It's a big deal whenever the Federal Reserve decides it's going to cut rates, and not in the pretend way that Christian on Project Runway thinks he's a big deal. Think of the Fed as a really powerful puppeteer with Chairman Ben S. Bernanke as the leader, and instead of controlling weird puppets, they determine courses of economic action. The economy touches so many parts of your life and well being, so when the Fed makes an announcement, you should definitely care.
So, how does the Fed's quarter percent interest rate cut on Dec. 11 affect you? A quarter percent probably seems dinky, but consider that interest rates were at four and a half to begin with. You know how your boyfriend's bad day usually has a direct correlation with the way your night goes? Interest rates act the same way with yields you get on your savings accounts. Yields — the rate of return you get on things like money market accounts, online savings accounts, and certificates of deposits — dropped when the Fed cut the federal funds rate.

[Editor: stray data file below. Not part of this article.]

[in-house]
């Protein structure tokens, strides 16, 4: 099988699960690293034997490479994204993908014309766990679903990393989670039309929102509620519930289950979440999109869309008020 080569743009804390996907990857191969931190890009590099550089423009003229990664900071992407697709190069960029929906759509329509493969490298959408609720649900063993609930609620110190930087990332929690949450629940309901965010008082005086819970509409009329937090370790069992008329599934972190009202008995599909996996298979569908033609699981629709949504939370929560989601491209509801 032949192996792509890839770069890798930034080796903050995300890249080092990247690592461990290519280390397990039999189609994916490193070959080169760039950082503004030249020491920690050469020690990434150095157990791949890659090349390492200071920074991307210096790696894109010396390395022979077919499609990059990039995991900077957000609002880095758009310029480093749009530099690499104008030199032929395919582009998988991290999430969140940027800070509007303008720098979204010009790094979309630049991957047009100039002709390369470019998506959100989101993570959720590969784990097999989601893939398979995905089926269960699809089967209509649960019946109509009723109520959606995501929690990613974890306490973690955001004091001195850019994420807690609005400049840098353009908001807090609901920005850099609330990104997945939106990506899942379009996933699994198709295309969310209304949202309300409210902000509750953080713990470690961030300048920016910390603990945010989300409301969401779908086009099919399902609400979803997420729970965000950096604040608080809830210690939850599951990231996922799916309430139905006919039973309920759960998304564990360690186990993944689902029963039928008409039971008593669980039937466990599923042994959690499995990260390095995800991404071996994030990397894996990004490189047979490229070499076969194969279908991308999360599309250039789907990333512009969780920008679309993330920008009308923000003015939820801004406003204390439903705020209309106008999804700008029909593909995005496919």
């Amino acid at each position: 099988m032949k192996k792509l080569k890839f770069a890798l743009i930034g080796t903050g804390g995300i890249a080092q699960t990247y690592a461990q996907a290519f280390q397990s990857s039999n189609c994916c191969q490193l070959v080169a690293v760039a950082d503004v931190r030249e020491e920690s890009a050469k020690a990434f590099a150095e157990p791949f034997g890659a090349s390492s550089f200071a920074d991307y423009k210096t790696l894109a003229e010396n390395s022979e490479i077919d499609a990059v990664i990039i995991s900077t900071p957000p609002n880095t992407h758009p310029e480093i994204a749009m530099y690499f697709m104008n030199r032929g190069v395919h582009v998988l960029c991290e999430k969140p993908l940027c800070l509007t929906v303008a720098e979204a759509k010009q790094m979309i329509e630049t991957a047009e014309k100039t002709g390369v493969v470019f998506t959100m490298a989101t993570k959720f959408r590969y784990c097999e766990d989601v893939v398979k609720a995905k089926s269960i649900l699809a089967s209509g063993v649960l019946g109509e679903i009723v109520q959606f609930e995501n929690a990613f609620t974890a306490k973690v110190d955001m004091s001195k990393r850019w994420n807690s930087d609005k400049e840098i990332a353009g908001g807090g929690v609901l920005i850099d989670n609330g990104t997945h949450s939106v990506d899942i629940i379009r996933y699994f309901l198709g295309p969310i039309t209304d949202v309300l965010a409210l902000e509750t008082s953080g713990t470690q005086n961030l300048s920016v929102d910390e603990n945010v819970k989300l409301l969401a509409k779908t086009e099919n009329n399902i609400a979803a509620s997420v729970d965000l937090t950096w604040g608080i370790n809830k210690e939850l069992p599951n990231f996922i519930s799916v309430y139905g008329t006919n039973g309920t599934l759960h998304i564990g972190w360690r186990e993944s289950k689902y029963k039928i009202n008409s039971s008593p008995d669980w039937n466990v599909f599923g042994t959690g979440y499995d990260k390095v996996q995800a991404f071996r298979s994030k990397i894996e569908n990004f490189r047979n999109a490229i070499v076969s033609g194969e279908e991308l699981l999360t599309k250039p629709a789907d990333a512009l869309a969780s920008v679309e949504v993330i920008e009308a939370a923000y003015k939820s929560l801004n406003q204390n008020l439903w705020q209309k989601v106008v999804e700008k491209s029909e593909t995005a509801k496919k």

The good news is that if you have credit cards with variable rates tied to the prime rate, your APR would have come down a bit. The Fed made it a little cheaper to borrow money when they cut the federal funds rate, so your credit card company should have responded by making it cheaper for you to borrow money with your credit card. Banks follow suit in these situations by cutting their loan rates, which gives you the opportunity to negotiate lower interest loans.